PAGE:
25 October 2018
By Bryan Smyth
The positive impact of Irish Water’s investment in wastewater treatment is being felt by communities across the country including Cork as new wastewater plants are built and more are being upgraded. Irish Water is on track to deliver on our approved investment plans which will result no areas in the country having any form of untreated wastewater discharge by 2021. Since 2014 Irish Water has upgraded or built new wastewater treatment plants in 55 locations across the country including 12 towns where raw sewage was going directly into the water. These new and upgraded plants have improved the environment, supported tourism and in many cases built capacity for new homes and businesses.
Last month, Irish Water marked the official opening of a new waste water treatment plant in Youghal – which is run by a private firm. It brought to an end the decades-long practice of discharging untreated sewage into the Blackwater Estuary, with a total investment of €26m in the overall scheme. It also ensures that wastewater from homes and businesses is treated and discharged in full compliance with Irish and European environmental standards.
The Cork Lower Harbour Main Drainage project is now at the halfway mark which means 10,000 homes and businesses are connected to the new scheme. As a result of the new waste water treatment plant in Shanbally, the amount of raw sewage being discharged into the Harbour has already reduced by the equivalent of 20,000 wheelie bins every day. When all the Cork Lower Harbour Main Drainage works are complete in 2021, the project will treat all wastewater from 20,000 homes and businesses in Passage West, Monkstown, Ringaskiddy, Crosshaven, Carrigaline, Glenbrook, Shanbally, Coolmore and Cobh.
In Cork, five agglomerations have been identified as having no treatment or preliminary treatment only. The five agglomerations are Ballycotton, Castletownbere, Castletownshend, Inchigeelagh and Whitegate/Aghada. Irish Water is committed to providing appropriate wastewater treatment in these area and we intend to submit planning over the coming months. We will be meeting with the public in Ballycotton in November to detail our revised plans.
The EPA’s annual Urban Wastewater Treatment Report is negative, but also points to the progress made by Irish Water in 2017. The utility increased expenditure by 25% to €215 million last year to ensure the development and delivery of solutions to support the safe return of wastewater to the environment from almost 1.1 million homes throughout Ireland after it has travelled through 30,000 kilometres of public sewers and been treated at 1,100 wastewater treatment plants.
Irish Water is increasing investment in wastewater infrastructure year on year and has planned to increase spending on wastewater projects in the existing Capital Investment Plan. Many of wastewater projects are currently in the design and planning stage and expenditure during this stage is significantly lower than during construction. Consequently, there will be a large increase in wastewater expenditure over the next few years up to the end of 2021.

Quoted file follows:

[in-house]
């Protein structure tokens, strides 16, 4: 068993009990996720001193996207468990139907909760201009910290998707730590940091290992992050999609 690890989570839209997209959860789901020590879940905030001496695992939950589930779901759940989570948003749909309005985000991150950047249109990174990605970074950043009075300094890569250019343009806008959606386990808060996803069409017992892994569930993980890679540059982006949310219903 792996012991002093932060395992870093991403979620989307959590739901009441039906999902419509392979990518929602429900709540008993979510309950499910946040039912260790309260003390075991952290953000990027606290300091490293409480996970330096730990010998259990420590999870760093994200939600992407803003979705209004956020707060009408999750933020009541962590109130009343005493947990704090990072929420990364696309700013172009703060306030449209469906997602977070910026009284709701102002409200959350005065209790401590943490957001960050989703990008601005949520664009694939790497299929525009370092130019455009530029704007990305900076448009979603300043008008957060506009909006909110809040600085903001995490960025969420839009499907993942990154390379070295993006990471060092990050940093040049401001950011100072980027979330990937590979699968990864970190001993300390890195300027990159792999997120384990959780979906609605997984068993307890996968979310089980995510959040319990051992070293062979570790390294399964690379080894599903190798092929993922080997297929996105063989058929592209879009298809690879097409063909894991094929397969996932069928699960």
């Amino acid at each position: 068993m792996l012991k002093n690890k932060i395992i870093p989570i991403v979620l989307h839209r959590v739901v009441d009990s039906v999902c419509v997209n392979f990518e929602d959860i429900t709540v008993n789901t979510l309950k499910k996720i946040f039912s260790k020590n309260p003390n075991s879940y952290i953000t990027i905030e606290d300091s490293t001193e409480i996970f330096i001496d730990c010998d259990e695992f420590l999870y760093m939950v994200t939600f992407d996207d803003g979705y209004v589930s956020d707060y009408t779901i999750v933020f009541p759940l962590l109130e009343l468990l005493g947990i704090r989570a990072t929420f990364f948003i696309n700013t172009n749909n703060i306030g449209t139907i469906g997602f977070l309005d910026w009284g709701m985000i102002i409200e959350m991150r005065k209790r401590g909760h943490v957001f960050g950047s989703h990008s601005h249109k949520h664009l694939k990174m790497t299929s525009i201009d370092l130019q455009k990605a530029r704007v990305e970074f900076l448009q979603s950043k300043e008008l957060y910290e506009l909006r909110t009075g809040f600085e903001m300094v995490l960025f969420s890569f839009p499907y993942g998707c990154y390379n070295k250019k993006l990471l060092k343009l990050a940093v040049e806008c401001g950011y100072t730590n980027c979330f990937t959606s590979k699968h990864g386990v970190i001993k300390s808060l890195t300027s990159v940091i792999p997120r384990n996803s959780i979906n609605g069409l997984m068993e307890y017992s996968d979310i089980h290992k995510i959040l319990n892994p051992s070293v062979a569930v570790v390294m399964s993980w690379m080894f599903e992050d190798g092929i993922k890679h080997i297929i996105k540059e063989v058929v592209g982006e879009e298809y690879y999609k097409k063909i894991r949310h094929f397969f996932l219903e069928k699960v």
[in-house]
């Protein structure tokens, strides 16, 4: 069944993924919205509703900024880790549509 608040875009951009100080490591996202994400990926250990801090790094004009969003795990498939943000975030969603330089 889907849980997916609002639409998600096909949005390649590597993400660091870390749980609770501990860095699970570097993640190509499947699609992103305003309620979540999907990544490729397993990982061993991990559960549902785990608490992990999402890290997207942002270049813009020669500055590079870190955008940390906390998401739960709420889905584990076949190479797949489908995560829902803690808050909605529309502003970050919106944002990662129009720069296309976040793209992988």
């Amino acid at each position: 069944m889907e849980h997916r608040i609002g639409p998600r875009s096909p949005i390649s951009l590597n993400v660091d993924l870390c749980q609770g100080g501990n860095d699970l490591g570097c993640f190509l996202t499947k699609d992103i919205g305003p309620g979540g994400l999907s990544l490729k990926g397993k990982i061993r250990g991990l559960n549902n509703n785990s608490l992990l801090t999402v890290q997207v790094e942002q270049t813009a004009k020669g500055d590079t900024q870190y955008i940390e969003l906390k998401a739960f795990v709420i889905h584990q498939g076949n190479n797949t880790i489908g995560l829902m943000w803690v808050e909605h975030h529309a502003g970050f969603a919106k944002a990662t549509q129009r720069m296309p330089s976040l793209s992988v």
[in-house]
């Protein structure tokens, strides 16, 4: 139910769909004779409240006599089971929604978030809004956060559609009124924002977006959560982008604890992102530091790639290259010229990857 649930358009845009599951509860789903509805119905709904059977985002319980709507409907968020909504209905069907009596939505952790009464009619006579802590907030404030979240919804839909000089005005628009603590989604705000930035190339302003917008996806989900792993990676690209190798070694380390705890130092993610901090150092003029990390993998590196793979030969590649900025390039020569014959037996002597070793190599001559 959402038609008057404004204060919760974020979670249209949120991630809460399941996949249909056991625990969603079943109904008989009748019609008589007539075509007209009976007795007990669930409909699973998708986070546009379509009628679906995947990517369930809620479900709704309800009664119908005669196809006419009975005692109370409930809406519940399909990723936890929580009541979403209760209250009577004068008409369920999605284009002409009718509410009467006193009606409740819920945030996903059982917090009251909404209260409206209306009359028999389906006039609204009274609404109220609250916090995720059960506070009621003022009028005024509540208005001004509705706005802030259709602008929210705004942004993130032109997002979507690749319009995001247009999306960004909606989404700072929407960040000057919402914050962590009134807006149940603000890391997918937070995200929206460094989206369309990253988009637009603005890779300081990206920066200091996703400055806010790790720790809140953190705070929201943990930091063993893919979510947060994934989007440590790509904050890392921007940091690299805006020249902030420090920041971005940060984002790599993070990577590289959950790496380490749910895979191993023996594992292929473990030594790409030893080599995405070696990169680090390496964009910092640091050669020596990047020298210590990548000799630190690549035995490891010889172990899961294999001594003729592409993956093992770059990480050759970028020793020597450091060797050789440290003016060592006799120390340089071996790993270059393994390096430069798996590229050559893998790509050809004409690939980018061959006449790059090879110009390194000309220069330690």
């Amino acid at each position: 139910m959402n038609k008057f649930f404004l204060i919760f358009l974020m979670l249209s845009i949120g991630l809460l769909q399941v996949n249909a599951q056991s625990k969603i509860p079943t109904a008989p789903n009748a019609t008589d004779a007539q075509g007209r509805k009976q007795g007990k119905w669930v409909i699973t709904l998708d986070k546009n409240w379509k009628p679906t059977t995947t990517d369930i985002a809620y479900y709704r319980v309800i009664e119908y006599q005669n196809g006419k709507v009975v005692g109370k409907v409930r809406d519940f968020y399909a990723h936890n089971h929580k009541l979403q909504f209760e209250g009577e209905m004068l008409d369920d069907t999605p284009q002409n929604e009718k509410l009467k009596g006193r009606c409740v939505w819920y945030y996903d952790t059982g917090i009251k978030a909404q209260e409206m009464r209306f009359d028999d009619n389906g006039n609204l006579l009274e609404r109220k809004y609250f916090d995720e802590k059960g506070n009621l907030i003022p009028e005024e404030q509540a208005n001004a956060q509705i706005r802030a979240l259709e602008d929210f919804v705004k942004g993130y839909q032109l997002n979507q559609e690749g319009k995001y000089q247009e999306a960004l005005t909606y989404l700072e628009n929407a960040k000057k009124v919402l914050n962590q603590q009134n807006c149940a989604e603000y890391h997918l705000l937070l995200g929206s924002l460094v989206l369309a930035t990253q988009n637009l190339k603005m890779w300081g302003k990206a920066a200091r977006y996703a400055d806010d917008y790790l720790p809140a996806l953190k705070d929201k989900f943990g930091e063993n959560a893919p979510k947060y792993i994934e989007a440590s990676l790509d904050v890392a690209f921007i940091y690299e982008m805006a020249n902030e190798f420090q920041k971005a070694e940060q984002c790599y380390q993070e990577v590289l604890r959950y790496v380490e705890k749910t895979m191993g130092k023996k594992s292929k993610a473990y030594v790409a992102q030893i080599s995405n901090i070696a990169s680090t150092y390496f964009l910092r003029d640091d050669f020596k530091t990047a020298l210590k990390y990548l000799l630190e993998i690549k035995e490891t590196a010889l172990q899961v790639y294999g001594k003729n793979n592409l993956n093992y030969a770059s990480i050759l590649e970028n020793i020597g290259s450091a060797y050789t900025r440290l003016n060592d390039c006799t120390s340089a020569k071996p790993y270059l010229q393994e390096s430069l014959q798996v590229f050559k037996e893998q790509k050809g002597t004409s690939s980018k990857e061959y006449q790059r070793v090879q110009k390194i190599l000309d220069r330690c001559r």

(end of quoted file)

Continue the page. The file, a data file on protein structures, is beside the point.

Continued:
Irish Water says it has to focus investment in wastewater and does so by prioritising, firstly those locations that are not compliant with European Standards under the Urban Wastewater Treatment Directive and also by focusing on those locations with no treatment of raw sewage and those other locations where we need to improve existing treatment.
Irish Water is fully committed to meeting the timescales associated with the European Court of Justice Urban Wastewater Treatment Case. Since 2016 Irish Water has completed works at 16 locations ensuring compliance with European standards under the Urban Wastewater Treatment Directive. Irish Water has corrective actions in place for 28 sites that failed in 2017.
In 12 towns around the country were raw sewage were directly into the water, new wastewater plants have been constructed. There are plans progressing for an additional 38 locations.
Irish Water in conjunction with the local authorities is continuing to roll out standard operating procedures for wastewater treatment plants to ensure that they are operated to the highest standards possible.
Speaking about the progress made by Irish Water, Wastewater SLA Lead for Cork, Pat Britton said,
“In total since 2014 Irish Water has upgraded or built new wastewater treatment plants in 55 locations across the country, improving the environment, supporting tourism and in many cases building capacity for new homes and businesses. In Cork this has included upgrading the wastewater treatment plants in Clonakilty and Carrigtwohill, and building new wastewater treatment plants in Shanbally two years ago and more recently in Youghal.”
“Irish Water has to focus investment in wastewater and does so by prioritising, firstly those locations that are not compliant with European Standards under the Urban Wastewater Treatment Directive and by then focusing on those locations with no treatment of raw sewage and also those other locations where we need to improve existing treatment.”
“In some cases, progress has been slower than we would like due to complex conditions, planning and other issues, but Irish Water has a plan for every area.”
“In Cork we are committed to providing appropriate wastewater treatment in five areas by 2021 – Ballycotton, Castletownbere, Castletownshend, Inchigeelagh and Whitegate/Aghada. The upgrade of the wastewater treatment networks in these areas will help to improve water quality, enhance of the area’s amenity value and will act as a platform for social and economic development”